When St Paul’s burned down in 1561, no one was in any doubt that it was the work of God. The debate – and it was a furious one in the press of the time – concerned what this said about His views on the abolition of the mass. Contemporary press reports of the Battle of Lepanto, the St Bartholomew’s Day Massacre, and the Spanish Armada show how reporting of even the most important events was subject to wide variations in timeliness and accuracy. The church, with its networks of pilgrims and crusaders, played an important role in gathering and disseminating news in the late Middle Ages, but it was often merchants who were behind major advances, sometimes setting up their own networks. When the noise of conflicting reports became overwhelming, they tended to share information and to let everyone work out for themselves, or with friends, what they wanted to believe.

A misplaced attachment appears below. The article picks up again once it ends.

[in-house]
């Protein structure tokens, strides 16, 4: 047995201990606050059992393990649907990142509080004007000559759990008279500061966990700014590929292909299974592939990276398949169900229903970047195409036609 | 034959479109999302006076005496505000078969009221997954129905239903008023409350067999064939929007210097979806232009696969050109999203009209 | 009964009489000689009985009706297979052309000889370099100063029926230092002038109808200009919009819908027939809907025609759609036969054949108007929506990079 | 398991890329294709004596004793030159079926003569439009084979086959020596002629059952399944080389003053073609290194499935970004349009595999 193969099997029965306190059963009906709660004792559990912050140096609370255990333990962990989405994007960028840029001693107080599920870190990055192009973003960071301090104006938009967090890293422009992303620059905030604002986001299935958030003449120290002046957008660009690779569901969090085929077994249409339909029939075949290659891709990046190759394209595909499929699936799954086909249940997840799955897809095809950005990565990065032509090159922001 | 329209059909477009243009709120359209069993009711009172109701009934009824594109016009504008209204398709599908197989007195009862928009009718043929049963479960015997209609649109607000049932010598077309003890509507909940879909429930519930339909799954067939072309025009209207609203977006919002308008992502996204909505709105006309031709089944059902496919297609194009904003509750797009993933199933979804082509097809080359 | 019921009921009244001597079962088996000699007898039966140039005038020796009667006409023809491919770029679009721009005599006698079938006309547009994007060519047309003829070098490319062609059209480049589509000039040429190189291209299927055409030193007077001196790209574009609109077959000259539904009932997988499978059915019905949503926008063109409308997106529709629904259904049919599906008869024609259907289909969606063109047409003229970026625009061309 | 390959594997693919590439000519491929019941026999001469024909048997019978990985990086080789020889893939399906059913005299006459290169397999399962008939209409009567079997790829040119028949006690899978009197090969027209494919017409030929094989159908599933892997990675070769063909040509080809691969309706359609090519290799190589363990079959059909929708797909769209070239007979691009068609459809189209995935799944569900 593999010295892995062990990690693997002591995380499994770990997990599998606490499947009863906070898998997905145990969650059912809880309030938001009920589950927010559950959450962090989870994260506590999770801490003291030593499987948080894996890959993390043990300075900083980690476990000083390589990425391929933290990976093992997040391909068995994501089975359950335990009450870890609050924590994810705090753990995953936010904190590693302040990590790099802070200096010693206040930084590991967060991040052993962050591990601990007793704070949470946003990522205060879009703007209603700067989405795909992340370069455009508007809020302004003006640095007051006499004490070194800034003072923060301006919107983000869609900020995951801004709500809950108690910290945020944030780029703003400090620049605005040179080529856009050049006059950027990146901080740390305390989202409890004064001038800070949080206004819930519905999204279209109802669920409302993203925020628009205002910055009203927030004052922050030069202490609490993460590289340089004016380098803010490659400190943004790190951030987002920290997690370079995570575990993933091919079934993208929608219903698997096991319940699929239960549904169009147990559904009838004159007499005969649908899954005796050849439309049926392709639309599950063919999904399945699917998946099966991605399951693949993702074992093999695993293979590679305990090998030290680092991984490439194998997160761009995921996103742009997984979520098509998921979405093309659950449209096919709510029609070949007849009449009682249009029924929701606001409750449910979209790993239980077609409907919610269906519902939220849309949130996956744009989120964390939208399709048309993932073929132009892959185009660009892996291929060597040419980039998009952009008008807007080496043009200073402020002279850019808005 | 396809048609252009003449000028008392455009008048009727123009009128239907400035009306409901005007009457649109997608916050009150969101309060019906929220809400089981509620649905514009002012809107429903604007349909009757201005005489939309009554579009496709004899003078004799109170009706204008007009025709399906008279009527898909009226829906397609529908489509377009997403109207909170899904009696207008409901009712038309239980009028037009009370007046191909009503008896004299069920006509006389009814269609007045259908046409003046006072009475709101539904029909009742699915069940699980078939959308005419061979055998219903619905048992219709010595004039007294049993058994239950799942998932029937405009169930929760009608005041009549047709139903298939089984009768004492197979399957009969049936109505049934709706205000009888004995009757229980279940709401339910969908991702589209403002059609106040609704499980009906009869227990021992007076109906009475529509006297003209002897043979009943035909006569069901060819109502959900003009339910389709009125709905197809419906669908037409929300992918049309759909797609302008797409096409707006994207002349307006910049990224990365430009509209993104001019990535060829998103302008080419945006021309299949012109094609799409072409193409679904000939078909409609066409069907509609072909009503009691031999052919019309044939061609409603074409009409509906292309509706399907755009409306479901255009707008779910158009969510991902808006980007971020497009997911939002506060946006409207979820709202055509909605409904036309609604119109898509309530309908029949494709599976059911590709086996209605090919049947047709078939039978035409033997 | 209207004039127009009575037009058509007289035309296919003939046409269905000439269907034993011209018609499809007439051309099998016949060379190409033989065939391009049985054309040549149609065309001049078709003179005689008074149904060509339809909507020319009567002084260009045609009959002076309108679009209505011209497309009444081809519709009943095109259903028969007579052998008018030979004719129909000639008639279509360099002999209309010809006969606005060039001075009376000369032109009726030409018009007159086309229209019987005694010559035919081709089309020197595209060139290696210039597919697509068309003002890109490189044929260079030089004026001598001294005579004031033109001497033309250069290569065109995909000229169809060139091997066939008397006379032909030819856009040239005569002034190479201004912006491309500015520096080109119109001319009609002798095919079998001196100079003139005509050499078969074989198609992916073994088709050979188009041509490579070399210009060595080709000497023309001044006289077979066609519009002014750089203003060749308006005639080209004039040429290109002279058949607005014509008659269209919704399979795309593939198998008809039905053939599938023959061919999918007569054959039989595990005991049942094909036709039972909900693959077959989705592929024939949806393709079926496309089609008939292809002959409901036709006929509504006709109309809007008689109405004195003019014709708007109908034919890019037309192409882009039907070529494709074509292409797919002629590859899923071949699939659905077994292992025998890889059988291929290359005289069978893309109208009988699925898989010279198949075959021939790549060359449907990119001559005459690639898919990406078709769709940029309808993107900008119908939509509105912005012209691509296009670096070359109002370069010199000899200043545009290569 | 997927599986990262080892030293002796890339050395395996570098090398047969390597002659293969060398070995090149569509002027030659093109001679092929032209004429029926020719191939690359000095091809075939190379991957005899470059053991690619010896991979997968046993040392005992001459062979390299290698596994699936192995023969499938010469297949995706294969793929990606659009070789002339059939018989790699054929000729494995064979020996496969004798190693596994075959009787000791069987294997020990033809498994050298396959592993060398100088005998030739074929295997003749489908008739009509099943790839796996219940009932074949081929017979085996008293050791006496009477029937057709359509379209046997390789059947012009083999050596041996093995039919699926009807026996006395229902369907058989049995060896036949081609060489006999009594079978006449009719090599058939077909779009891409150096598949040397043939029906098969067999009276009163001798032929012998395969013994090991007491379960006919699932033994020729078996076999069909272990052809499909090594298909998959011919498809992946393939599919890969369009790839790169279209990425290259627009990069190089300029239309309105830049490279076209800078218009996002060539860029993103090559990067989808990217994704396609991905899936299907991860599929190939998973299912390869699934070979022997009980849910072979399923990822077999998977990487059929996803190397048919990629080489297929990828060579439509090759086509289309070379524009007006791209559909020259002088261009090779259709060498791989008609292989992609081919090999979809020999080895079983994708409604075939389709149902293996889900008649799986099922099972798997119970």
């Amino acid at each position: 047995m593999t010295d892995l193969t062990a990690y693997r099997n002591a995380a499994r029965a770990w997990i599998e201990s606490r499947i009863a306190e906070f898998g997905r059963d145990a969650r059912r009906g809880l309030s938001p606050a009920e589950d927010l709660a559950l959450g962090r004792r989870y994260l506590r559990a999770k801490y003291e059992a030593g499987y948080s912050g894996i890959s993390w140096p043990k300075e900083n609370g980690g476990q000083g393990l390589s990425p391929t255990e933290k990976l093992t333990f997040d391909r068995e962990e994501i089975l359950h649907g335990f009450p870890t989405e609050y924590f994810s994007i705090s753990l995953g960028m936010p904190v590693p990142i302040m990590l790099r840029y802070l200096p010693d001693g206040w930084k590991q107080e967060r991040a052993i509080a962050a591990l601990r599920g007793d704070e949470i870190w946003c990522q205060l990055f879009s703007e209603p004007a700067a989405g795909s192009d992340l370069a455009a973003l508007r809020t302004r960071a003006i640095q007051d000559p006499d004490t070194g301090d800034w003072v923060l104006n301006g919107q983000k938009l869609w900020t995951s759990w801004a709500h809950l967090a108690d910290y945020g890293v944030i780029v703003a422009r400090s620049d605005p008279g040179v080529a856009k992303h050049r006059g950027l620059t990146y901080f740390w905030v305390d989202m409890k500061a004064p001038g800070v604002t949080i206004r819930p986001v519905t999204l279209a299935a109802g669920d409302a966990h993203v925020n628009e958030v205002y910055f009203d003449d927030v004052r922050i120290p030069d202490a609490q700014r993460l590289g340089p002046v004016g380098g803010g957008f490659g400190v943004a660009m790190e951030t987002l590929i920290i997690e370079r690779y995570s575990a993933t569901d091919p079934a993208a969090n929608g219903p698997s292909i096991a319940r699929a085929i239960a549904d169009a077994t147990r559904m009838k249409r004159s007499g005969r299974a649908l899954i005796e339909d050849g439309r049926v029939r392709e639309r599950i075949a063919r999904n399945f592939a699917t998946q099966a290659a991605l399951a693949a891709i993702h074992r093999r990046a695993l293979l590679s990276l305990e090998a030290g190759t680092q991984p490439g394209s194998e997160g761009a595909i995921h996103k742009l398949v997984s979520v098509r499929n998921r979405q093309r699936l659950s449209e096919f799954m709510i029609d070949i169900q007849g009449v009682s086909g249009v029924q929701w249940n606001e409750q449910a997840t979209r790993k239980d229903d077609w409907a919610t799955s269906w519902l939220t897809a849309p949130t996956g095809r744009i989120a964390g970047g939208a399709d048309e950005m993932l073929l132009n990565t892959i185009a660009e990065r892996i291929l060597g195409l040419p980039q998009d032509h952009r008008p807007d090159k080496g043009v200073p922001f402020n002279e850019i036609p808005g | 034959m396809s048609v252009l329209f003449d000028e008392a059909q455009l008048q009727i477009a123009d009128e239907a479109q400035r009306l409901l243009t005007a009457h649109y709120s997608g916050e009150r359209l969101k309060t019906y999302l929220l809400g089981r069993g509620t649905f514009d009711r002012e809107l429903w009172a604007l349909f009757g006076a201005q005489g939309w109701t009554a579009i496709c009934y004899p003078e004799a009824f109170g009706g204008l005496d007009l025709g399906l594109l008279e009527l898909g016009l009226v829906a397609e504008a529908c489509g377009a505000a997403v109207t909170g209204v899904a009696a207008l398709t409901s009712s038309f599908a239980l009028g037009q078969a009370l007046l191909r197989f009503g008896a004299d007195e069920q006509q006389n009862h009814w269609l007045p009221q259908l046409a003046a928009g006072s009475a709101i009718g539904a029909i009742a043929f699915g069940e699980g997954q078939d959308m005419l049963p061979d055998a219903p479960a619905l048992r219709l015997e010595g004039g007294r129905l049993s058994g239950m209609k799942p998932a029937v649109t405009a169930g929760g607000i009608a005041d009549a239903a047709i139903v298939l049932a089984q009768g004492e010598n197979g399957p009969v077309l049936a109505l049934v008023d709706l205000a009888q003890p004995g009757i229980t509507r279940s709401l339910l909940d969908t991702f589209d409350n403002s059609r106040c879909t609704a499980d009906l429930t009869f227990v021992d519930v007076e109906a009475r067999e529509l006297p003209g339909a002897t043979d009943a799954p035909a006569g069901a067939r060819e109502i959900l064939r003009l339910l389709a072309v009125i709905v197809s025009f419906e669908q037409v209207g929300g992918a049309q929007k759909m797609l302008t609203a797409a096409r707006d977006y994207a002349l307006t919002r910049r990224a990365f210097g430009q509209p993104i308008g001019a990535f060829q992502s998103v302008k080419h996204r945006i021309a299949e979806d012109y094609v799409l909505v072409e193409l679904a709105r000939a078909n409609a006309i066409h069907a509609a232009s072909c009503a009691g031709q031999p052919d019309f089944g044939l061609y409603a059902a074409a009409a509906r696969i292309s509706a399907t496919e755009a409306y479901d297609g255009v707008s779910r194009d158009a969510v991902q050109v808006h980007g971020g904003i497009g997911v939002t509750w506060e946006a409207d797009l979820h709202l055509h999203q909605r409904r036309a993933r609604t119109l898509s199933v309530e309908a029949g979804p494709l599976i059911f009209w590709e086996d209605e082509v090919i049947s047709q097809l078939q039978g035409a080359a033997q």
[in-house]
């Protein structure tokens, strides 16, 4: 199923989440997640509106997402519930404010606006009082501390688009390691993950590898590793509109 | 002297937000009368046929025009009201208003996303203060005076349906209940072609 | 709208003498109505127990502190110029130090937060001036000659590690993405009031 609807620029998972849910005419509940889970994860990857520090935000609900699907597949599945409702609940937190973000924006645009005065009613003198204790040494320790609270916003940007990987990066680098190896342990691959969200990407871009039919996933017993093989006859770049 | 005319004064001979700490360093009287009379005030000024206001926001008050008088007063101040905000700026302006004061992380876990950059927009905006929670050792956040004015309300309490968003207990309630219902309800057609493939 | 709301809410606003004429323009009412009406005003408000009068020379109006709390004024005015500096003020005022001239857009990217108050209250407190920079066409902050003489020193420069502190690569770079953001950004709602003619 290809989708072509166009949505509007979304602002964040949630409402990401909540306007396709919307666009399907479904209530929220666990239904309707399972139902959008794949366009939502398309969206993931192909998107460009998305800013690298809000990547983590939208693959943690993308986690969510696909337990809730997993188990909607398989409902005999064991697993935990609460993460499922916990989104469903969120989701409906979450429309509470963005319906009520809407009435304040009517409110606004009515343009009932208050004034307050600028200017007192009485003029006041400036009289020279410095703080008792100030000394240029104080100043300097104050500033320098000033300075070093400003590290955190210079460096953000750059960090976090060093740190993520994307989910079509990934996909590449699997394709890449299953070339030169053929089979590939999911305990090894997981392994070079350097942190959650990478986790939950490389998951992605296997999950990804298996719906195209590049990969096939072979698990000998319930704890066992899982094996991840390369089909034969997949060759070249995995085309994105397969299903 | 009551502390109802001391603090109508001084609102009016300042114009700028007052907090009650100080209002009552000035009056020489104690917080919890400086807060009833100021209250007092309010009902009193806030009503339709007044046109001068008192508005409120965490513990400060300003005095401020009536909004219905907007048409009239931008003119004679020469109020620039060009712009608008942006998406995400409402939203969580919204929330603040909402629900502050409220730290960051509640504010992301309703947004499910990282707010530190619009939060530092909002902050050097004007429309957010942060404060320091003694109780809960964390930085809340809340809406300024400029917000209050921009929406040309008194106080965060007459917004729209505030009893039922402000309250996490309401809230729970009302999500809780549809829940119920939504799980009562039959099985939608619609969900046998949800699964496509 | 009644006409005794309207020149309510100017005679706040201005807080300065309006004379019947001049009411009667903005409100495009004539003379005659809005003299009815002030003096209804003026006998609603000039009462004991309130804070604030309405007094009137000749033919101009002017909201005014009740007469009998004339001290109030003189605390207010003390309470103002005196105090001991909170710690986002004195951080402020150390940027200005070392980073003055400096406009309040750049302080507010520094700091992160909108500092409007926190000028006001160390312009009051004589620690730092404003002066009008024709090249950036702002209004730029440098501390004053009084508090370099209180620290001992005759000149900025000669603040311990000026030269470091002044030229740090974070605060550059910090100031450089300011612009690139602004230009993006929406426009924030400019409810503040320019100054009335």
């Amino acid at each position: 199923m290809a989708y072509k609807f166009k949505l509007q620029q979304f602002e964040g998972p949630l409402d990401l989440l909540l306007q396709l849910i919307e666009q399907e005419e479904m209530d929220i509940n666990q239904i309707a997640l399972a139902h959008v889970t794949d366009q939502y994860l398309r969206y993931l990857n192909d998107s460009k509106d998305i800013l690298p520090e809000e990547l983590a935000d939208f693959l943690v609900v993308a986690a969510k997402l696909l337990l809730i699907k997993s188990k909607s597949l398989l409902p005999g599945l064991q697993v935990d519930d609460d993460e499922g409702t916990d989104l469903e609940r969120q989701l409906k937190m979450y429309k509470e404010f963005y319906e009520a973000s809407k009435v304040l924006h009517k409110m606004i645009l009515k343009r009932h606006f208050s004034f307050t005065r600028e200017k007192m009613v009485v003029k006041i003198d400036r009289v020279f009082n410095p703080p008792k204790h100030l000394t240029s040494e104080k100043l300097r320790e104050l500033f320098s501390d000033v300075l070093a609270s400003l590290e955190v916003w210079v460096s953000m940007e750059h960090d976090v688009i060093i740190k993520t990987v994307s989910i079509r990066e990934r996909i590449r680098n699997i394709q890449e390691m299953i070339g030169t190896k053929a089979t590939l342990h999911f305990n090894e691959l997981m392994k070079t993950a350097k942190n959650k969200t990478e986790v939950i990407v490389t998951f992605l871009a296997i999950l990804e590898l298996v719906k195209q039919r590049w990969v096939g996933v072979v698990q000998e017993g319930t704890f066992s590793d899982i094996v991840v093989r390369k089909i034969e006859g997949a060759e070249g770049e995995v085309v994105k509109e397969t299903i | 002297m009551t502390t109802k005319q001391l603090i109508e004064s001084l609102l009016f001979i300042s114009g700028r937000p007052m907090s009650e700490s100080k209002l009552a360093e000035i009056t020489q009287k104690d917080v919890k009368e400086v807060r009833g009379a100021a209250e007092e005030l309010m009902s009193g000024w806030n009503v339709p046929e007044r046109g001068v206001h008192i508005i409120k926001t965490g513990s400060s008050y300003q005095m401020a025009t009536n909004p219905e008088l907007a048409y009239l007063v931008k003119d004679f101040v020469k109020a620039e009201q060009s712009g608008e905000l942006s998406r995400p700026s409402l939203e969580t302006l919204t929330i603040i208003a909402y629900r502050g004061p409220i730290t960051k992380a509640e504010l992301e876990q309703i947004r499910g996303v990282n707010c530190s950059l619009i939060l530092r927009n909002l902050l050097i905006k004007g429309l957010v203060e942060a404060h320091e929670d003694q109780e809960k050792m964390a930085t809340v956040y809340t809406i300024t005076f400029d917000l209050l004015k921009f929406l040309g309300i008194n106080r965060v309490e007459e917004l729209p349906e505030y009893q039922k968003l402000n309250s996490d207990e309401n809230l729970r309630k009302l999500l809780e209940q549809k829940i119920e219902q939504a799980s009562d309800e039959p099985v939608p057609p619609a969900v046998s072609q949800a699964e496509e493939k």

The Invention of News
The Invention of News: How the World Came to Know About Itself
by Andrew Pettegree
Yale University Press (Footprint), $49.95 hb, 449 pp, 9780300179088
If you are a single issue subscriber you will need to upgrade your subscription to view back issues.If you are already subscribed, click here to log in.
By this contributor
Leave a comment
Please note that all comments must be approved by ABR and comply with our Terms & Conditions.
NB: If you are an ABR Online subscriber or contributor, you will need to login to ABR Online in order to post a comment. If you have forgotten your login details, or if you receive an error message when trying to submit your comment, please email your comment (and the name of the article to which it relates) to email@example.com. We will review your comment and, subject to approval, we will post it under your name.